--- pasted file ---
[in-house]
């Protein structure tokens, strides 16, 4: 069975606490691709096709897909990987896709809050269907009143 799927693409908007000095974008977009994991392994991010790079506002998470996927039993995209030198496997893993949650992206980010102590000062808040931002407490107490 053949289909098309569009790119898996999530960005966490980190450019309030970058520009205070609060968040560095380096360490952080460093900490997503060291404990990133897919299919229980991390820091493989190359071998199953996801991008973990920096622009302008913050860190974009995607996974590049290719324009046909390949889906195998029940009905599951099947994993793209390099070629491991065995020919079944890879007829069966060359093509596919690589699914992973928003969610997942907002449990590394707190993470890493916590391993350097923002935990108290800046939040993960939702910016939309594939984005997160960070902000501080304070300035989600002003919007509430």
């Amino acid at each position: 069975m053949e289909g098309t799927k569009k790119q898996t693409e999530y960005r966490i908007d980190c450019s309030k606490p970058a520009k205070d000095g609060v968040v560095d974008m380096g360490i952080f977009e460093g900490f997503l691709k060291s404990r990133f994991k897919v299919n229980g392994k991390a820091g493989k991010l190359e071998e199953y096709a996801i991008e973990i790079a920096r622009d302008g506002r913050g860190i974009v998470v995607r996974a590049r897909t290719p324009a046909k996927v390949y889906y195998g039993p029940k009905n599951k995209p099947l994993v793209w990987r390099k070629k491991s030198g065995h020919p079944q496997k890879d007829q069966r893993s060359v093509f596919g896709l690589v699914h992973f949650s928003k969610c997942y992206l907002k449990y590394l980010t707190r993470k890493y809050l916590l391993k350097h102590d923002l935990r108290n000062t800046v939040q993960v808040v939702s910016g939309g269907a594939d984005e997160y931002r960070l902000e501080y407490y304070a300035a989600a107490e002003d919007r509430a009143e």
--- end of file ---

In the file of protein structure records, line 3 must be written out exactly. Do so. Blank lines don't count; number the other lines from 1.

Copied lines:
């Amino acid at each position: 069975m053949e289909g098309t799927k569009k790119q898996t693409e999530y960005r966490i908007d980190c450019s309030k606490p970058a520009k205070d000095g609060v968040v560095d974008m380096g360490i952080f977009e460093g900490f997503l691709k060291s404990r990133f994991k897919v299919n229980g392994k991390a820091g493989k991010l190359e071998e199953y096709a996801i991008e973990i790079a920096r622009d302008g506002r913050g860190i974009v998470v995607r996974a590049r897909t290719p324009a046909k996927v390949y889906y195998g039993p029940k009905n599951k995209p099947l994993v793209w990987r390099k070629k491991s030198g065995h020919p079944q496997k890879d007829q069966r893993s060359v093509f596919g896709l690589v699914h992973f949650s928003k969610c997942y992206l907002k449990y590394l980010t707190r993470k890493y809050l916590l391993k350097h102590d923002l935990r108290n000062t800046v939040q993960v808040v939702s910016g939309g269907a594939d984005e997160y931002r960070l902000e501080y407490y304070a300035a989600a107490e002003d919007r509430a009143e």